It’s not uncommon to hear the phrase “get fit for the office” in the workplace.
While it might seem counterintuitive, it’s a good idea.
In fact, getting fit to the office might be the biggest reason why you’re working in the first place.
But are you really fit?
A new study suggests the answer may be “maybe.”
The results of the study, which was published in the Journal of Health Psychology, were published online by the American Journal of Physical Activity and Rehabilitation.
“There are two important things that we wanted to get across in this paper,” said Dr. David Stoll, the study’s lead author.
“One is that we really need to be careful not to take the work-related health risks from exercise into account when considering whether or not someone is fit to work.
Second, we need to make sure that we’re not getting the wrong message from our workplace policies that if you’re fit you should be able to work.”
This study focused on how people were assessed for fitness in a wide range of occupational settings.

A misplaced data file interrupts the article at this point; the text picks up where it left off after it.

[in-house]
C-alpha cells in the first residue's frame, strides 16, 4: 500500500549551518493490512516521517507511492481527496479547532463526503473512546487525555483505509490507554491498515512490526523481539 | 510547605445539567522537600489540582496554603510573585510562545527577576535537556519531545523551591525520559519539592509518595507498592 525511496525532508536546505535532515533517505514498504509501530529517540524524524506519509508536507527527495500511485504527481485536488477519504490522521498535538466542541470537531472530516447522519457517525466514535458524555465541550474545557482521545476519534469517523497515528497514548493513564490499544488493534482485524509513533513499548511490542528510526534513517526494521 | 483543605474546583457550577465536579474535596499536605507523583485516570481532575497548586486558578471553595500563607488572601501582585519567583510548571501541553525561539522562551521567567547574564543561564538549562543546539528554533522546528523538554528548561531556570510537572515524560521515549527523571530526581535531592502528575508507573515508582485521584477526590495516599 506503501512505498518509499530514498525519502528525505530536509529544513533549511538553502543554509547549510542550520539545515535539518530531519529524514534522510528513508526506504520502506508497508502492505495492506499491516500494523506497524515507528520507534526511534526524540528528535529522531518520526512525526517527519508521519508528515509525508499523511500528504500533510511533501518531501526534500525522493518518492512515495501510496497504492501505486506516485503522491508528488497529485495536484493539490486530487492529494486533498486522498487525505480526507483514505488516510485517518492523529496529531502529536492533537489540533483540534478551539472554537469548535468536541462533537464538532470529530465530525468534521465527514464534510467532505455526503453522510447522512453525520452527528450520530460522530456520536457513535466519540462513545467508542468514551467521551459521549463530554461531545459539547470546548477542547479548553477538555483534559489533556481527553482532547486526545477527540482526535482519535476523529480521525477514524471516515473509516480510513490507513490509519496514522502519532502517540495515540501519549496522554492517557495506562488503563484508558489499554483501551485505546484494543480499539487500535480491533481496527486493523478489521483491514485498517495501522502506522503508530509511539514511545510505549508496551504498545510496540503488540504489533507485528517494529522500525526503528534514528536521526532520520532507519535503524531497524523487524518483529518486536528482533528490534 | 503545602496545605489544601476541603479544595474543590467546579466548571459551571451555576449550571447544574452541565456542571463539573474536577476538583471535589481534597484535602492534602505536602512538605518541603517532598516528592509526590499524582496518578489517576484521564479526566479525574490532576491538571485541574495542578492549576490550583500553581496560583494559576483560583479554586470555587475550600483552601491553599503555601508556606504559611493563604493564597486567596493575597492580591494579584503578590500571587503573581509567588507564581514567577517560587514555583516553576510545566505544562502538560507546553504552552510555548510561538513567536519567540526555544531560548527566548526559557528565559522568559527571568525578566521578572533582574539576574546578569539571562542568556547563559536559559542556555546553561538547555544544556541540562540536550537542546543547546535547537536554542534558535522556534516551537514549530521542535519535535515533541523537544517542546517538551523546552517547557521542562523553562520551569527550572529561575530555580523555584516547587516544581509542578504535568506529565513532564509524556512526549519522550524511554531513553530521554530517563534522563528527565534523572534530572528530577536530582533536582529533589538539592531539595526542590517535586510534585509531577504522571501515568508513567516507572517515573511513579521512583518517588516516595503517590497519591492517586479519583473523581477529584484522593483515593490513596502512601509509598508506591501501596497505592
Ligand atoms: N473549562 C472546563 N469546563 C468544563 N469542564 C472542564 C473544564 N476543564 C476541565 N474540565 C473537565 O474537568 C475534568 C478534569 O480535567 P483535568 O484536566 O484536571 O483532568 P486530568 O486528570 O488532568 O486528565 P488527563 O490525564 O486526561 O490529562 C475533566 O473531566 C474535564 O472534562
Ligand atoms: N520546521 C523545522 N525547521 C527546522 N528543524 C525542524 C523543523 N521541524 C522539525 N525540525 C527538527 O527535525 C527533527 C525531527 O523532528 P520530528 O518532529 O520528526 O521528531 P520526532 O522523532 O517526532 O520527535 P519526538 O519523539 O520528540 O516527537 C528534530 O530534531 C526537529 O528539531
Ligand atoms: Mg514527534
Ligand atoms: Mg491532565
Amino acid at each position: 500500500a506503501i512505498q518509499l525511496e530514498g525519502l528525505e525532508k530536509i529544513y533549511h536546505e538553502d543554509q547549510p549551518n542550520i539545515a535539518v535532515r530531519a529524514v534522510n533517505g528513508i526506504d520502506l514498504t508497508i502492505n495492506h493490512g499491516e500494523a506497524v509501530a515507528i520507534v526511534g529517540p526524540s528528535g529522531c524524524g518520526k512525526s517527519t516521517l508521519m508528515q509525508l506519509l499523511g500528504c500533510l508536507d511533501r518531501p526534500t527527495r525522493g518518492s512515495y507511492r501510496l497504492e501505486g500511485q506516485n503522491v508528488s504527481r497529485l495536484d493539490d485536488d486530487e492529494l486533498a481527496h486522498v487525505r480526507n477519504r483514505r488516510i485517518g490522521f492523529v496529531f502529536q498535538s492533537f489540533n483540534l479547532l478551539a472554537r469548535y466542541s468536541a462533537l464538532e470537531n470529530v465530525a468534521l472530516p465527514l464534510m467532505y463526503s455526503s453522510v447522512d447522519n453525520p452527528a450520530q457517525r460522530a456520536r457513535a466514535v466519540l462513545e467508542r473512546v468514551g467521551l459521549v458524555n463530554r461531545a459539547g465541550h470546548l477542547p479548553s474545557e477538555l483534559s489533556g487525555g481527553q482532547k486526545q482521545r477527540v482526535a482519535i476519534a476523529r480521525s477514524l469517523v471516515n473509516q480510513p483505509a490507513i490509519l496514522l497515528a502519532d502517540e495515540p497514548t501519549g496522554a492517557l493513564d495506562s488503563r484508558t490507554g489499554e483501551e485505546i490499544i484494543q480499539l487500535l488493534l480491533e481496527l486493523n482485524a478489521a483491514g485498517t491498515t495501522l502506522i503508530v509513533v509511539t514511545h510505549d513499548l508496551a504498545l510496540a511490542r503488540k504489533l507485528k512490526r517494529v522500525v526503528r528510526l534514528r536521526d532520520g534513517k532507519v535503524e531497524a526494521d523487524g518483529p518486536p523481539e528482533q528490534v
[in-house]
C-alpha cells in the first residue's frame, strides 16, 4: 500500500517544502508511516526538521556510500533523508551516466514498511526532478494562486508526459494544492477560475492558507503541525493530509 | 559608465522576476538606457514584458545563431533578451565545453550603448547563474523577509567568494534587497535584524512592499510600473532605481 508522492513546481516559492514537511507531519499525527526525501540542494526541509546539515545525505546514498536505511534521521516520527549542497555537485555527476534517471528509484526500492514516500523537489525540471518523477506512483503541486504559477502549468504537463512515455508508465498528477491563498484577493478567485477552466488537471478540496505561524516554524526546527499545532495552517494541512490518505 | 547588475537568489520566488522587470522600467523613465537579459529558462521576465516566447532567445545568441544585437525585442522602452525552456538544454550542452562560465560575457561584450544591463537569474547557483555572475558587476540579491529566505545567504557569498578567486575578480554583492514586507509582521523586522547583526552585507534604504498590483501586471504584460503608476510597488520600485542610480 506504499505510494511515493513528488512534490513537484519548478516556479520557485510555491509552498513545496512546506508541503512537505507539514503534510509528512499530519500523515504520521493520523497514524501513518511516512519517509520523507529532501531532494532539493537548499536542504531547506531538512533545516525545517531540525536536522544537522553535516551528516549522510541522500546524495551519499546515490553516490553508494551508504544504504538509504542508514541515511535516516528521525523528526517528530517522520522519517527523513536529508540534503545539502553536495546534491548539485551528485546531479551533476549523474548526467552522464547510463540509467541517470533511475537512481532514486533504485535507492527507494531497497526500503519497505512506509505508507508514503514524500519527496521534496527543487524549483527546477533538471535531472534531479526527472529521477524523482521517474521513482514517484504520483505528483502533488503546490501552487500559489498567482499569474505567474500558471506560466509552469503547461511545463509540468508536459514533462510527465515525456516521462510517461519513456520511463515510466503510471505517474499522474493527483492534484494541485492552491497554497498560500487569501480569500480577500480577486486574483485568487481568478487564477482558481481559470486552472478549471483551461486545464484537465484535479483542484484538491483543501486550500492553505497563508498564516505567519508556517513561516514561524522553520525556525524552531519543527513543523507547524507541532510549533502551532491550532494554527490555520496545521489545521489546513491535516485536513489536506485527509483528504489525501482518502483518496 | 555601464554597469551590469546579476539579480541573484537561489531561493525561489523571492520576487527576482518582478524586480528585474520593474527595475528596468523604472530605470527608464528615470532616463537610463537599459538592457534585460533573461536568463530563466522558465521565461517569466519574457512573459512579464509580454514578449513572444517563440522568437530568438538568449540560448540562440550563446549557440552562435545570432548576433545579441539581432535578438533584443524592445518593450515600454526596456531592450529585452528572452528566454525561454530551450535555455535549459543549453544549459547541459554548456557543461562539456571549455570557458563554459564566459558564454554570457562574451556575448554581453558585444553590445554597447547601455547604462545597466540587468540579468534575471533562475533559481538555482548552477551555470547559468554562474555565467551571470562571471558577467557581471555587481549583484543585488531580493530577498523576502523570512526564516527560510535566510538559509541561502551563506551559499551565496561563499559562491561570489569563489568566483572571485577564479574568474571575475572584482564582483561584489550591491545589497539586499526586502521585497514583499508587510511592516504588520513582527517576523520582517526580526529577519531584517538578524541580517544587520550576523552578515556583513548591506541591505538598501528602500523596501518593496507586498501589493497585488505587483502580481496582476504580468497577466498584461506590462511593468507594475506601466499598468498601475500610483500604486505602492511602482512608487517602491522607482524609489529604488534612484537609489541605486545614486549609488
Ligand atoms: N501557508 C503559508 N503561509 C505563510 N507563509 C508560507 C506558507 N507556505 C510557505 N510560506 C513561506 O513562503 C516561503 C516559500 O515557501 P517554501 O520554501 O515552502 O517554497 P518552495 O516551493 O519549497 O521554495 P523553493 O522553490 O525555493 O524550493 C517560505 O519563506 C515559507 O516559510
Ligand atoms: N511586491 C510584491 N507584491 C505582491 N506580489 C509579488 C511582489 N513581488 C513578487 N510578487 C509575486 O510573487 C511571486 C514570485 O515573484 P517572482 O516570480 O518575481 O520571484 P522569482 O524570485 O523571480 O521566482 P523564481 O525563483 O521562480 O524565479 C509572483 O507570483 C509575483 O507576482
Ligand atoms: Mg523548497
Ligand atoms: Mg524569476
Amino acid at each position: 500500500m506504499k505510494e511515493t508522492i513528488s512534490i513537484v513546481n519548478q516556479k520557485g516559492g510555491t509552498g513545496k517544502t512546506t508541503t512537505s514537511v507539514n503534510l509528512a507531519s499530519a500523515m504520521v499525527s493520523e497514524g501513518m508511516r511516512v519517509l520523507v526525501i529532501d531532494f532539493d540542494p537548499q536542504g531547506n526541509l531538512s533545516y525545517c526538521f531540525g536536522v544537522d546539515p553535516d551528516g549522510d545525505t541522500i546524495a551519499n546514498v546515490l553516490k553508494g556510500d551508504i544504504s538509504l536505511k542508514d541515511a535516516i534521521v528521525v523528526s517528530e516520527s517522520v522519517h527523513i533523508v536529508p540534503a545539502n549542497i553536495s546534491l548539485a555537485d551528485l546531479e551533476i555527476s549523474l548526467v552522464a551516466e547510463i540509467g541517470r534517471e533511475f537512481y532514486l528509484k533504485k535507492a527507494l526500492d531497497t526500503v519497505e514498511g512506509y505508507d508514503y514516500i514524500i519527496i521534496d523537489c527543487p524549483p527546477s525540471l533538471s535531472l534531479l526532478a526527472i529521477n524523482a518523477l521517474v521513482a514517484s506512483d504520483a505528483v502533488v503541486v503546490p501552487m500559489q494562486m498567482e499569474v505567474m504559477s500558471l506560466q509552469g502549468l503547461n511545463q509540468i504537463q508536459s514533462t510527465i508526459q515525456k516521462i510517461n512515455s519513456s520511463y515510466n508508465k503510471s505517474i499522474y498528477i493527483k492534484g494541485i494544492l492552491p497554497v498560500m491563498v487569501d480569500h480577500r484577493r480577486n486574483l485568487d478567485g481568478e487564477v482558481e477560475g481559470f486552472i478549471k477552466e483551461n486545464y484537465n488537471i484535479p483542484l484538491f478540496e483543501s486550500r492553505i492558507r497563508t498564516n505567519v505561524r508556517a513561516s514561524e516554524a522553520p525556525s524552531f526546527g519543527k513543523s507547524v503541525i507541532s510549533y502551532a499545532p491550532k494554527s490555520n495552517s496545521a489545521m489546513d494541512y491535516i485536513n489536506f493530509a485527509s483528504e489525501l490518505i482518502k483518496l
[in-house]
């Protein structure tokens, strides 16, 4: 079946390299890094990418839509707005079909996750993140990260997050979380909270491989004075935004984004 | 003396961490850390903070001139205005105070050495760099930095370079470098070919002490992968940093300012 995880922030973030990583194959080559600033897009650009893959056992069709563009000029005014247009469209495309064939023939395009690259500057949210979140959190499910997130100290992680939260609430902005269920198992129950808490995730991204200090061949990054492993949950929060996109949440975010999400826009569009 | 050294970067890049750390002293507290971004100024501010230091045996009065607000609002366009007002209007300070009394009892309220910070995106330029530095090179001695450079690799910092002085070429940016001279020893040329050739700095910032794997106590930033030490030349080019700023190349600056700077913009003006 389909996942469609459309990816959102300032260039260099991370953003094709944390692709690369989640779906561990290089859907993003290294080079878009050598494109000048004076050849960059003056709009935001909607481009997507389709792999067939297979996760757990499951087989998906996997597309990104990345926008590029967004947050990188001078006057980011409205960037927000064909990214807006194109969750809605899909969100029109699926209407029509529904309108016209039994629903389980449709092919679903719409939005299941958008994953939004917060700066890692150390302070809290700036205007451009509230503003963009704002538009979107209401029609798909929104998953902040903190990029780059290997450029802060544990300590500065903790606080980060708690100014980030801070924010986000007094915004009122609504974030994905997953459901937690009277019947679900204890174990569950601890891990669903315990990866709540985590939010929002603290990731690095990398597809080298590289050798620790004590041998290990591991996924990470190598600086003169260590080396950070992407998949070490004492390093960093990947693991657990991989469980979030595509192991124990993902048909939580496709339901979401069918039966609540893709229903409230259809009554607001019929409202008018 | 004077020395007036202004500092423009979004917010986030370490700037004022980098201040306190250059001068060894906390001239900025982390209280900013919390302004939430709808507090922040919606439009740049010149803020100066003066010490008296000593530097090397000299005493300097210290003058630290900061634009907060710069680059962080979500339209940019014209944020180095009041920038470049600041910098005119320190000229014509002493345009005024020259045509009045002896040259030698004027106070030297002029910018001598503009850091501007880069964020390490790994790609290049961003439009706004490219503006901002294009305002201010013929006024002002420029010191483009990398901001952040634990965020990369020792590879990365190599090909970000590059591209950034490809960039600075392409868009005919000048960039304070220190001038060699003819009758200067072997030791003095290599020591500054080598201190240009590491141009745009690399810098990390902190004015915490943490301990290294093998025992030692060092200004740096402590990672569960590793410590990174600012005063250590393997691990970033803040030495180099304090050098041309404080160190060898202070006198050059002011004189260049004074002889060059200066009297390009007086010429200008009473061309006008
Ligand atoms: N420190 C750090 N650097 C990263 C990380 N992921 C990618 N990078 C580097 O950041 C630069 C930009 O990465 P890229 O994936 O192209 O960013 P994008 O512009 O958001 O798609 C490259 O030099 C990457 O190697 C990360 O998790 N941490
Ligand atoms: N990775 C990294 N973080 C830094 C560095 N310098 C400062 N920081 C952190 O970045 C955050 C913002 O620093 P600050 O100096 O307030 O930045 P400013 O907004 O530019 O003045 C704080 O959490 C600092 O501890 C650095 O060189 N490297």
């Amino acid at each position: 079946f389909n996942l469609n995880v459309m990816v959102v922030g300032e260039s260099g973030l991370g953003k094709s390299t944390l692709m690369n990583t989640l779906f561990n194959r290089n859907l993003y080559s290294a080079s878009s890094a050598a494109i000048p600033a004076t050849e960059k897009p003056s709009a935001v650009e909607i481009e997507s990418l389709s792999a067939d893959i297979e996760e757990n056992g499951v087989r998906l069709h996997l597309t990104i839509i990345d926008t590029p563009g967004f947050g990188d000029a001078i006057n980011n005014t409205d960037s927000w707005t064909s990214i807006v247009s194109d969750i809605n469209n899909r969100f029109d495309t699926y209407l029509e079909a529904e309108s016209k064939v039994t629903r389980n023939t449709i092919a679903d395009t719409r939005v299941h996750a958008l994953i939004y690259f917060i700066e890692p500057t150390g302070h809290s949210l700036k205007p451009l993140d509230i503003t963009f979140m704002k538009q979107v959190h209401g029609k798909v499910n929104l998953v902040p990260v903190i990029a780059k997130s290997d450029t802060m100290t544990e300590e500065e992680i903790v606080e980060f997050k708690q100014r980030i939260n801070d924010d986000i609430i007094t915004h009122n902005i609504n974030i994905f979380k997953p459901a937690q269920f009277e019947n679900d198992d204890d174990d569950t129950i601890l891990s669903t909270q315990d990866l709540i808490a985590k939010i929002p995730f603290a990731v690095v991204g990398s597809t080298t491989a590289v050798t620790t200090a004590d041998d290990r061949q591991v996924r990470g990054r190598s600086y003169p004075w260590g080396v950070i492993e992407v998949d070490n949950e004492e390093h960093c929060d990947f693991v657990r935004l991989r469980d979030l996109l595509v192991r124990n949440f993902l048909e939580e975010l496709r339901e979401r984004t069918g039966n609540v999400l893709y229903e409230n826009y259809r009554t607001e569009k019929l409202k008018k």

In addition to the study participants, the researchers included staff members who were asked to perform the same exercise task as the study subjects.
While this was a relatively small group of employees, the overall results showed that people with a low-level of fitness were more likely to perform a task that required them to be at their best, or “fit for the job.”
In addition, while most of the fitness work was done at the workplace, the results showed it was possible for people who were less fit to perform work that was not a “fit” activity.
In other words, if you’ve got a good cardio habit, you should still be able.
“It’s possible that people are not as fit as they think they are,” Dr. Stoll said.
“We know that people have different physiology than others.
They’re different than people who are fit.
And there is no universal way to say whether or, if so, why.”
It was a big finding, but it wasn’t the only one.
The study also showed that employees who were more fit than others were more productive, too.
“While we know that individuals are less able to perform certain tasks at higher levels of fitness, this study provides the first demonstration that fitness is associated with productivity and that it can also be correlated with better performance,” Dr